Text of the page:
The truth about exercising while pregnant
Moderate exercise is one of the best things a mom-to-be can do for herself. It's well known that regular leisure-time physical activity during pregnancy reduces the risk of gestational diabetes and preeclampsia. But there may be one caveat. According to research on Danish women, strenuous exercise—especially intense, "jolting"-type activity—early in pregnancy may increase the risk of miscarriage.
The study of 92,000 women showed there was no increased risk of miscarriage from exercise performed after 18 weeks of gestation. Before 18 weeks, the risk was closely related to the amount and type of exercise. For example, women who swam during any phase of pregnancy showed almost no increased risk. But newly pregnant women who worked out intensely more than seven hours per week and performed high-impact activities, such as jogging and racquet sports, were 3.7 times more likely to have a miscarriage compared with similar women who didn't exercise.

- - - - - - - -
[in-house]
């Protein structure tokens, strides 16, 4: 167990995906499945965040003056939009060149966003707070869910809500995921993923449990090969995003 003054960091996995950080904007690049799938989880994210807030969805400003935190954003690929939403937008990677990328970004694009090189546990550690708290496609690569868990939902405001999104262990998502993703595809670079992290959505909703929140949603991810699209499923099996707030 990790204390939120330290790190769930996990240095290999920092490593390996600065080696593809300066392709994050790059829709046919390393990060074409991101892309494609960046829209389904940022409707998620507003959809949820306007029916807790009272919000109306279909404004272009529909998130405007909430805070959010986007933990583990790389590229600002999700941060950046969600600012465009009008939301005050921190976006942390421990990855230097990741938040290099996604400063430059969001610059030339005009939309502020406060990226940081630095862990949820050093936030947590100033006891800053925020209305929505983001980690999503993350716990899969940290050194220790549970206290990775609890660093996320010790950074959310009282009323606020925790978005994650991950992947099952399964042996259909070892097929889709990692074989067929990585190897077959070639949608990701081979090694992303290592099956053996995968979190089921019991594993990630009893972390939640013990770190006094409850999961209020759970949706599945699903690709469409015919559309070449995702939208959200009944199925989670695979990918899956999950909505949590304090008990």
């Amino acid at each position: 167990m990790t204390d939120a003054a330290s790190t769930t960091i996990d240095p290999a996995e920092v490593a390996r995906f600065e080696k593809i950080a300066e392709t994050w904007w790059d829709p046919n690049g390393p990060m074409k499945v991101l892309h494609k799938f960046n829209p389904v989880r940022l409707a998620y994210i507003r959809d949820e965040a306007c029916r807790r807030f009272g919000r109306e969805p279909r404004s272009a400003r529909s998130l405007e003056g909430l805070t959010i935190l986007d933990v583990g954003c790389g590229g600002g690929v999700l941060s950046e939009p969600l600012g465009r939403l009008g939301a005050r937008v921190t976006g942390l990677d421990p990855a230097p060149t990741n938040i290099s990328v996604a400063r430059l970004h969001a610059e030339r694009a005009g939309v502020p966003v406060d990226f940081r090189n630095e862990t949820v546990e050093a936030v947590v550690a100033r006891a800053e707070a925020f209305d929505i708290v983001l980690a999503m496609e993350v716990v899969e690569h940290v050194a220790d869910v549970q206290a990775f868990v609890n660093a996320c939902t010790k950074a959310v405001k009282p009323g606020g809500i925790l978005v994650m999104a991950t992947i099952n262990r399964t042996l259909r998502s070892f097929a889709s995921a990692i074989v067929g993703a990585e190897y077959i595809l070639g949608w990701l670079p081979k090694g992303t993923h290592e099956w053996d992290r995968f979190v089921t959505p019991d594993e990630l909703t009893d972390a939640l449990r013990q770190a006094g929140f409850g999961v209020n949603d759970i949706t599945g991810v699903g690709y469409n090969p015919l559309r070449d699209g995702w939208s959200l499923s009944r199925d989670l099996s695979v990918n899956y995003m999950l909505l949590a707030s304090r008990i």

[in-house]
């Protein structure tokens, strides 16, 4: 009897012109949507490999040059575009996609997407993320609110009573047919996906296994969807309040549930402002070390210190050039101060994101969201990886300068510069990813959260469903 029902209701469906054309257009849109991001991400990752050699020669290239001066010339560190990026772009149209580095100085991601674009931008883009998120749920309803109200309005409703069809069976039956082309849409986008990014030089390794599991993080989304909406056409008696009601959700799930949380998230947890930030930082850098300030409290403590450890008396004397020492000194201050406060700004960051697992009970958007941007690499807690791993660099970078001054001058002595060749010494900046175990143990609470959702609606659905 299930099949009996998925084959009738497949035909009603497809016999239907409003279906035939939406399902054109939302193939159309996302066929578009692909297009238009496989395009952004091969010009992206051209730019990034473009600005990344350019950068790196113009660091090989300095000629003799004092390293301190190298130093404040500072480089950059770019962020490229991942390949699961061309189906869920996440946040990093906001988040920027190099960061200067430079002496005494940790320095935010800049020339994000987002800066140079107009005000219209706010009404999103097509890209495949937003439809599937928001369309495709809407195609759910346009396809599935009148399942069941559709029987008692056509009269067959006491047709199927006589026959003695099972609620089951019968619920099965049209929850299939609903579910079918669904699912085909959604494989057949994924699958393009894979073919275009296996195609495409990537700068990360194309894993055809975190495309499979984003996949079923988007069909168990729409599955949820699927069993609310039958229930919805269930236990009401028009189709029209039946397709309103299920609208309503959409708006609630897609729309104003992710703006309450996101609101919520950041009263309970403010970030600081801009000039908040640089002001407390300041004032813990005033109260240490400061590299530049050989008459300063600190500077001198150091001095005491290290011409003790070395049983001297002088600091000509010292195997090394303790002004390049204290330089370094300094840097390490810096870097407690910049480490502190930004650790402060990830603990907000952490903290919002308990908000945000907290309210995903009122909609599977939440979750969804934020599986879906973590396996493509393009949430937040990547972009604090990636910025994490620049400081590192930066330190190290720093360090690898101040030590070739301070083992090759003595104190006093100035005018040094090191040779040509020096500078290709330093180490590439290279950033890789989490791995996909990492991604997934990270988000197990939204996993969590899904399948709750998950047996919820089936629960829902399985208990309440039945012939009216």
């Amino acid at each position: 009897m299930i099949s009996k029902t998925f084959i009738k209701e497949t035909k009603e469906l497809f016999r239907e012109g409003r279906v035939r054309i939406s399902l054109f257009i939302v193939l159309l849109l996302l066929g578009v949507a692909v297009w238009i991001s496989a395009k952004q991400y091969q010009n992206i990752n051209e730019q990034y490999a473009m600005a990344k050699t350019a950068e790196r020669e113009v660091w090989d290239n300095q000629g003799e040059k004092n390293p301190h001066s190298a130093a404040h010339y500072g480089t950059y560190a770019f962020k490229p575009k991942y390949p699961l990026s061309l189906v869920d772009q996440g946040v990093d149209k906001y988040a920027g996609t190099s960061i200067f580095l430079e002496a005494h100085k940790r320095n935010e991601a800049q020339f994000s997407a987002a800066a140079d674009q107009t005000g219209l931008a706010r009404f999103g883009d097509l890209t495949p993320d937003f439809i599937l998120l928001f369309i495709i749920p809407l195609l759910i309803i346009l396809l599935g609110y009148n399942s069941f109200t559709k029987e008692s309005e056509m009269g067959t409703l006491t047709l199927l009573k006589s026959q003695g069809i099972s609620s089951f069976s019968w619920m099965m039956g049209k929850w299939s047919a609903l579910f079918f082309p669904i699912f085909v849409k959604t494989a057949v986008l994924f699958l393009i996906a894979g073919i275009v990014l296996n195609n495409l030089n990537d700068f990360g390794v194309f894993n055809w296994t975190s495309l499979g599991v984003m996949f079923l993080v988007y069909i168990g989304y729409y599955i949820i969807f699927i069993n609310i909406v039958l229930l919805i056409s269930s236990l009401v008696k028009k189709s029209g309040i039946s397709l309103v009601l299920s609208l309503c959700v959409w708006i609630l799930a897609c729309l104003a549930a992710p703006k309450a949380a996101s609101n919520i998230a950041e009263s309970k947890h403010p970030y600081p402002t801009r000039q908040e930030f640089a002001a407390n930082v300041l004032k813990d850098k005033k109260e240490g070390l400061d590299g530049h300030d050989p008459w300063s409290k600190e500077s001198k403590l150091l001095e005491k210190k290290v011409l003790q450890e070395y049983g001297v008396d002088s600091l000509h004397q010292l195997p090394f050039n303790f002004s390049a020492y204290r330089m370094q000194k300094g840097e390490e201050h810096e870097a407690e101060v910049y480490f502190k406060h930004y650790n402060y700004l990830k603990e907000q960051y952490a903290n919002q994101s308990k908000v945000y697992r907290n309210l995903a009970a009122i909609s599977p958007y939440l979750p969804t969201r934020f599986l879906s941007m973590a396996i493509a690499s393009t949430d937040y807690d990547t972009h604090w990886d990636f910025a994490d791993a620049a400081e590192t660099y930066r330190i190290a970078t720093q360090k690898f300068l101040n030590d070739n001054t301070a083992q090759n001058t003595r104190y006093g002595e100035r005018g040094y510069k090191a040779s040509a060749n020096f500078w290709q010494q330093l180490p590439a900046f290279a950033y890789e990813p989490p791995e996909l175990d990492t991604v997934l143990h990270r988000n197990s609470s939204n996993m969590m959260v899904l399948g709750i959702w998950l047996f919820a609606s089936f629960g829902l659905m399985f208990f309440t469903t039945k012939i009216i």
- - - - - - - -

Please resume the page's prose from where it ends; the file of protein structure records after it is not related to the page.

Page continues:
Exercise during pregnancy deserves further study, says co-author Jorn Olsen, M.D., Ph.D., chairman of the department of epidemiology at the University of California, Los Angeles, School of Public Health. "We should make sure we base our recommendations on evidence, and that evidence is still too sparse," he says. For one thing, researchers don't yet know if the risk of miscarriage may be lower among women who were avid exercisers before becoming pregnant.
Until more studies are done, any woman who has had a previous miscarriage may wish to avoid high-impact exercise in early pregnancy, Olsen says.